“Throwing away food is like stealing from the tables of those who are poor and hungry.” Pope Francis
Ouch! That comment hits home every time leftovers are scraped into a garbage can.
The poor and hungry are found around the world in more locations than you can count. They include migrants in refugee camps fleeing conflict zones or gang violence, families in countries where drought and floods, hurricanes and cyclones have wiped out crops, young men who cannot find jobs to provide for their children, and the invisible homeless in your own town or city. Countless others are one medical bill or one missed paycheck away from similar circumstances.
What the Pope is telling you is that no matter where you live in the world, while you are throwing good food away there are other people whose plates are empty.
In parts 1 and 2 of this series we talked about food waste in general and how easy it is to not be aware of those who are hungry, and we surfaced the not-very-well-known impact of wasted food on climate change. We also asked two critical questions: “How many people would your garbage can feed?” and “What can you do to reduce food waste?”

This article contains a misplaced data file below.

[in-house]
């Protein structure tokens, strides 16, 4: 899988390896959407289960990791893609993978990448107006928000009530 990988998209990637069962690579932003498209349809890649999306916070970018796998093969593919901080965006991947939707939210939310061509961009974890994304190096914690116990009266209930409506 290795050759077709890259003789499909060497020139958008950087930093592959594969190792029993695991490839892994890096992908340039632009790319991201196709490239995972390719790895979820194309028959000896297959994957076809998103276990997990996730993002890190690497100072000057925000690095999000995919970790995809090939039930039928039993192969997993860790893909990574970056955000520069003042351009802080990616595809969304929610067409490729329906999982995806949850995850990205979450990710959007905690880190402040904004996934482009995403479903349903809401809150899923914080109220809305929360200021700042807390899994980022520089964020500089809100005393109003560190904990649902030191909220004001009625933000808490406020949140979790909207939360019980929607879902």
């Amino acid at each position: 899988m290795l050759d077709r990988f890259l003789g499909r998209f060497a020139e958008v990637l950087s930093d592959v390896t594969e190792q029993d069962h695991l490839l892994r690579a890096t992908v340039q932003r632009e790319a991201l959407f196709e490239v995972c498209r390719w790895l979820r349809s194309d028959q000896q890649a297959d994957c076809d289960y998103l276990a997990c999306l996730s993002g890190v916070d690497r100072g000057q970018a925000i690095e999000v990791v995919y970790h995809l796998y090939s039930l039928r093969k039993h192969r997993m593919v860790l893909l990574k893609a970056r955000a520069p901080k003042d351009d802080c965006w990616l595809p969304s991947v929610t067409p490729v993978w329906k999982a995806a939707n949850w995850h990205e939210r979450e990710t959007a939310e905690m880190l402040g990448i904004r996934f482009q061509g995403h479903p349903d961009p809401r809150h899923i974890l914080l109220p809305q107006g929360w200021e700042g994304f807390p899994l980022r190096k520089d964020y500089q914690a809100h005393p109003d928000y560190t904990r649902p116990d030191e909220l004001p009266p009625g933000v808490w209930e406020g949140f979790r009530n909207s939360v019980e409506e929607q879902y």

If you have not already done so, we encourage you to ask yourself those questions and challenge your friends and family to join you in that endeavor. Hosting a potluck is a good place to start discussions about meal planning, food sharing through local programs and waste disposal options like composting and commercial digesters. We are all in this together and we invite you to share your ideas and experiences in the comment section of this article as well as elsewhere.
Make no mistake about it. Food waste is a global problem. We cannot solve it alone, but together we can make a huge difference.
Typically, Americans waste about 40% of the food that they buy, which amounts to an average of $1,800 per family.
How can you reduce food waste in your family?
Blessings on your efforts to feed the hungry with your savings,